We have in our collection a fabulous scrapbook with all kinds of newspaper clippings mostly pertaining to remedies and recipies. This could have belonged Margaret Hodges' mother, Clara Idella Wilson (1832-1945). Some of the clippings come from Home Circle Magazine, which was in print from the 1850s until at least the 1930s. A few eno means do I endorse trying them out. Brace yourself for a few posts on this scrapbook. I am completely fascinated! A few examples* follow, all from the first two pages of the book.
*I share these remedies out of historical interest and by no means do I endorse trying them out.
Roast an onion with sulphur in it, squeeze out juice, give the juice, bind onion on the throat and give sage tea made into syrup with honey and give honey and salts often. I would like letters as I am lonely, my husband died three years ago and I live with my two boys on a small farm. I wish those who are successful with chickens would write: Mrs. Rettie Garman, Cork, KY
For Cataract of the Eye & Asthma
Dear Mrs. Helm: Here are two simple and harmless remedies for cataract of the eye. The Mexican remedy is put a drop of the milk from the cocoanut in the eye. It cuts the cataract. The other is 1 drop of honey three times a day, and that also cuts the cataract. Will you please publish these, as I see by the magazine some one is looking for a remedy. Wild plum bark, made into a tea and drinking three cups a day will cure asthma. Take it for 6 weeks. Mrs. H. Heide, San Francisco, Cal.
One-half cupful of pearl barley and one-half cup of molasses or dark brown sugar to each part water. Put these into a jar and cork tightly. Set in a warm place for twenty-four hours and it will be ready for use. The seed multiply rapidly. After the seed are formed you need only the syrup and water to make a new supply. It should be strained before drinking.
Here is a sure cure for tonsillitis. I was given up and went to an Herb Doctor who gave me a handful of Sage and some Sumach Berries. I made a strong tea of these and gargled the throat with it, making two teas and using one an hour after the other. After using this 10 hours, bathe the throat with Sassafrass Oil to take the swelling down. I have told several about it, and they laughed and through it foolish but it did work. Writes J.E.G., Redlands, Calif.
Here is a formula for hair-restorer which has been used for more than fifty years. Three ounces each of glycerine and bay-rum, one-half ounce of lac sulphur, five drops of bergamot and one quart of boiled water. Use as a hair-dressing every day until the hair is restored to former color, and then about twice a week. This is not a dye, but restores the hair to the original color, and used as directed will keep it that way. Mrs. L.N., Maiden, Missouri.
To Sister Mollie, who asked about those willow-ashes for warts, let me offer another simple remedy which I have proved good. I had a wart the size of a dime on my thumb and every time I bumped it against something, or played the piano, or did typing it hurt so that I wanted to cry. I tried everything I could learn of to no avail. I tried every doctor who put nitric acid on it, and all used the electric needle, but it just wouldn't go away. Finally, in accordance with my aunt's suggestion, I cut a hole in a lemon and would put my thumb in every few minutes for a few days. In a week the wart disappeared and has never returned: this was nearly two years ago. If the wart is where you cannot treat it in just this way, cut a piece of lemon, apply to the wart and tie up for two or three nights, or until the cure is effected. Mrs. E.H.B., Omaha, Neb.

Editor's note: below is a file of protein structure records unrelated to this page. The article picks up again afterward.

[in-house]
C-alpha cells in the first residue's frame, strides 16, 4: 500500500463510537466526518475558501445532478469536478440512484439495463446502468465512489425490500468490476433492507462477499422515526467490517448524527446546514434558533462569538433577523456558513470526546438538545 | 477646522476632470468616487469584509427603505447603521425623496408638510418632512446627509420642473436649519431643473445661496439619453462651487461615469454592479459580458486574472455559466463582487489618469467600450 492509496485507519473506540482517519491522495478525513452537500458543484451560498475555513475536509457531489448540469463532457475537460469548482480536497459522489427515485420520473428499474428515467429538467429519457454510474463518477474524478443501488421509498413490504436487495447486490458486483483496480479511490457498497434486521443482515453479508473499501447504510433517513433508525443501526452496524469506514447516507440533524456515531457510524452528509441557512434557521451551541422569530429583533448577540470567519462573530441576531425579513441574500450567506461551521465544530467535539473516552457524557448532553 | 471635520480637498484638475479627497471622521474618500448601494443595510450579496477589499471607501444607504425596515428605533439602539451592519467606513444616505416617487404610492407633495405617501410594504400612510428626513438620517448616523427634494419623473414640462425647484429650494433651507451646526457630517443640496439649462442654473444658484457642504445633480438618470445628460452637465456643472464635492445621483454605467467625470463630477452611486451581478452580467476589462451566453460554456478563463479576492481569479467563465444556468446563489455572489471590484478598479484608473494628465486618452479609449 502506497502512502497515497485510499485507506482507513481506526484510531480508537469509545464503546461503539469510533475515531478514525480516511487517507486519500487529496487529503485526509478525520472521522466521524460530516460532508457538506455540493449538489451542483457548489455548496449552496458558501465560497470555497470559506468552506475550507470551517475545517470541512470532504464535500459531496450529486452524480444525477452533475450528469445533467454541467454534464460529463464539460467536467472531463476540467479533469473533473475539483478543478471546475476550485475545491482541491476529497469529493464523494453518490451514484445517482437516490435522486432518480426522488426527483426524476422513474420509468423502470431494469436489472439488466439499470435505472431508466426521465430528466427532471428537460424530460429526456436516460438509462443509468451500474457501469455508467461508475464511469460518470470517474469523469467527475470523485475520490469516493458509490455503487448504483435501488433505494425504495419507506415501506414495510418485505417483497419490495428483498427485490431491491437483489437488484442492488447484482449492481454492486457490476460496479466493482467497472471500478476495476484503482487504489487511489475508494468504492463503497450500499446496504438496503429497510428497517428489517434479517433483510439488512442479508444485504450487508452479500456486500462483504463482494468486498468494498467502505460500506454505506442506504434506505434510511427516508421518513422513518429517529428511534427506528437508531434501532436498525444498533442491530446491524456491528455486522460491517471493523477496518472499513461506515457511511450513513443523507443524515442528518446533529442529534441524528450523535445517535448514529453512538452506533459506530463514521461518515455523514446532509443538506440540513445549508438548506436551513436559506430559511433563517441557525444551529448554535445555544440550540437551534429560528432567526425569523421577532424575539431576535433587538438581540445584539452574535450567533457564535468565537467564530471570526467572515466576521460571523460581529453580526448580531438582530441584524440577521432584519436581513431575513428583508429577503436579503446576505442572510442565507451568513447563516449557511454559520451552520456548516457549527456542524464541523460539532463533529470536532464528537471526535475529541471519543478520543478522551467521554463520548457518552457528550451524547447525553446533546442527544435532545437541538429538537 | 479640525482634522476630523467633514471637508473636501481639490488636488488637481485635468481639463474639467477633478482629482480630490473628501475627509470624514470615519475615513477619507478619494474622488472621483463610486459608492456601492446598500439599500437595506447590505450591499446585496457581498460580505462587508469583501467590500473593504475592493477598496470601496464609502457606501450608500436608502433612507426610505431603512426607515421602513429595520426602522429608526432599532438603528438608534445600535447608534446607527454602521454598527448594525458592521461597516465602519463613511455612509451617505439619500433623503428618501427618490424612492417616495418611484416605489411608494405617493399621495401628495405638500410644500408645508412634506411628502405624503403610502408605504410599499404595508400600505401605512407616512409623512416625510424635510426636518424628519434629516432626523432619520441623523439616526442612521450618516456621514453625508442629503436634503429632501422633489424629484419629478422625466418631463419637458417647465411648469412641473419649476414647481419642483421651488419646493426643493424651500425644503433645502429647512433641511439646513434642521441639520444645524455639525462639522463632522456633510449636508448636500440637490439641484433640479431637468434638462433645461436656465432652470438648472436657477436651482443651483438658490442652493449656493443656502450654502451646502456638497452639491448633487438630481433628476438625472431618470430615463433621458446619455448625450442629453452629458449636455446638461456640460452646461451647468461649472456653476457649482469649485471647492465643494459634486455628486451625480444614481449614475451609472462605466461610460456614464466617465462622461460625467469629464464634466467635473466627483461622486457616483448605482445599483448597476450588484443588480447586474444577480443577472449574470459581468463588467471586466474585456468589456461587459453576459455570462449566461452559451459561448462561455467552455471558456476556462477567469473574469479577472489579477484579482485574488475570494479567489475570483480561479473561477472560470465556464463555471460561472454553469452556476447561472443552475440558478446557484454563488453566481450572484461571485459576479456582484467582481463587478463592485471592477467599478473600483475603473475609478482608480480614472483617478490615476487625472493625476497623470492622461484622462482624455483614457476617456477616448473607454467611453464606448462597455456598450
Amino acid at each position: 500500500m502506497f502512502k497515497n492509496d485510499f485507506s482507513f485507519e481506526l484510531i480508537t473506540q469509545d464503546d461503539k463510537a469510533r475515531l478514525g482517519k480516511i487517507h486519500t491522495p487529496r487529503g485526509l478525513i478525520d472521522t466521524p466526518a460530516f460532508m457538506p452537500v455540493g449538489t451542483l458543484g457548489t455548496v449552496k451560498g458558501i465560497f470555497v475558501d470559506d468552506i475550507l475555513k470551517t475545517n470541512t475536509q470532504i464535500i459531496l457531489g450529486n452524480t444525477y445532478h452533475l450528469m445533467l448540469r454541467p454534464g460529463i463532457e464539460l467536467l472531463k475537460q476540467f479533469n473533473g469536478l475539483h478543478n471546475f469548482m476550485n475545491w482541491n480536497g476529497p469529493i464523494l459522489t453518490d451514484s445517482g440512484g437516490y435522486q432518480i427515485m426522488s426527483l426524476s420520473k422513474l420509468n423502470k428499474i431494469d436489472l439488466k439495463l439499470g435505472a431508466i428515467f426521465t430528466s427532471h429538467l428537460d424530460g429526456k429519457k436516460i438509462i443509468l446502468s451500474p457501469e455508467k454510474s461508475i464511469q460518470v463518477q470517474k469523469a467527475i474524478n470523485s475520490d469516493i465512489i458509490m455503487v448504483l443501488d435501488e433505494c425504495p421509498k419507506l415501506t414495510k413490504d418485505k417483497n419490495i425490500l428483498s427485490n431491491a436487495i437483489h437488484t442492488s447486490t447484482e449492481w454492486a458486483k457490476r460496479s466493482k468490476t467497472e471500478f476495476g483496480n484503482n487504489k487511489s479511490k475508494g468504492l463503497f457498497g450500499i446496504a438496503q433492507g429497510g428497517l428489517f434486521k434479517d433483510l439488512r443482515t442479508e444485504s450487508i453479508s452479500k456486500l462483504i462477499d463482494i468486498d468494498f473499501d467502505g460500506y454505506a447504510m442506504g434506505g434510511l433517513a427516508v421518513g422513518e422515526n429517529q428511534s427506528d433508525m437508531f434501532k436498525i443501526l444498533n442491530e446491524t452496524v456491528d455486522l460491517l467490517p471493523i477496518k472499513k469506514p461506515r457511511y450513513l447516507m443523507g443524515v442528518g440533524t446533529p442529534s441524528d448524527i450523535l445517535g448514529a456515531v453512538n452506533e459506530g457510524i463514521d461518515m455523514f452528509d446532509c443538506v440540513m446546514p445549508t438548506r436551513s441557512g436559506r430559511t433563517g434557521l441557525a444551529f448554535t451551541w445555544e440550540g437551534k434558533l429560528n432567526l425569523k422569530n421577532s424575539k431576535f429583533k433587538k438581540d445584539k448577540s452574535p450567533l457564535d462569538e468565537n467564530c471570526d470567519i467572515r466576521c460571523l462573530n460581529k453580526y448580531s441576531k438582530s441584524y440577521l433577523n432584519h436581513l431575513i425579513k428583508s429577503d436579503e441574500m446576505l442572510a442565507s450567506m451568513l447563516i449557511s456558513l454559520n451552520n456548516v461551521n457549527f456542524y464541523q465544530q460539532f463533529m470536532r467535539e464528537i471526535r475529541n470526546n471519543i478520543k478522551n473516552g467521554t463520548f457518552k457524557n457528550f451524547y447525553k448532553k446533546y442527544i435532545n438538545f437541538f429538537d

Have any of you ever suffered with corns on, or between toes, a good relief for that is to make a grease with salicylic acid, and apply twice a day on the corn until you kill it, then it will come off when you soak your feet. Miss Amelia Vidrine, Ville Platte, Louisiana.
For Rheumatism of the Bone
Dear Mrs. Helm: I have read Home Circle for years and find the Homemakers Club the best ever. I want to pass on a tried and true remedy for rheumatism of the bone. My husband suffered for years with his right arm and is as free of pain now as ever, due to this remedy alone. Dig a large polk root and wash, put in the stove and bake till soft. Cut it open down one side and mash the inside until it is smooth and soft. Then bind to the palm (inside) of the hand where the pain is in the arm; this will draw very hard and soon relieve the most severe case of rheumatism in a short time. If the pain is in the leg apply the same poultice to the bottom of the foot. Mrs. Melvina Presnell, Matney, North Carolina.
Grandmother's Ginger Cookies
One-half cup shortening; 1 cup brown sugar; 1 teaspoon salt; 1 cup molasses; 1 teaspoon ginger; 1 egg, 1 teaspoon soda; 1 cup sour milk; 4 1/2 cups pastry flour. Cream shortening, sugar and salt. Add other ingredients in order given with soda dissolved in sour milk. Mix thoroughly; drop by spoonfuls on baking pan and bake in a medium oven. (50 cookies).
Crisps Butter Cookies
1 cup butter; 1 cup granulated sugar; 2 eggs; 1 teaspoon Watkins Cream of Tartar; 2 1/4 cups flour; 1/2 teaspoon soda; 1/2 teaspoon Watkins Vanilla; 1/2 teaspoon Watkins Lemon Extract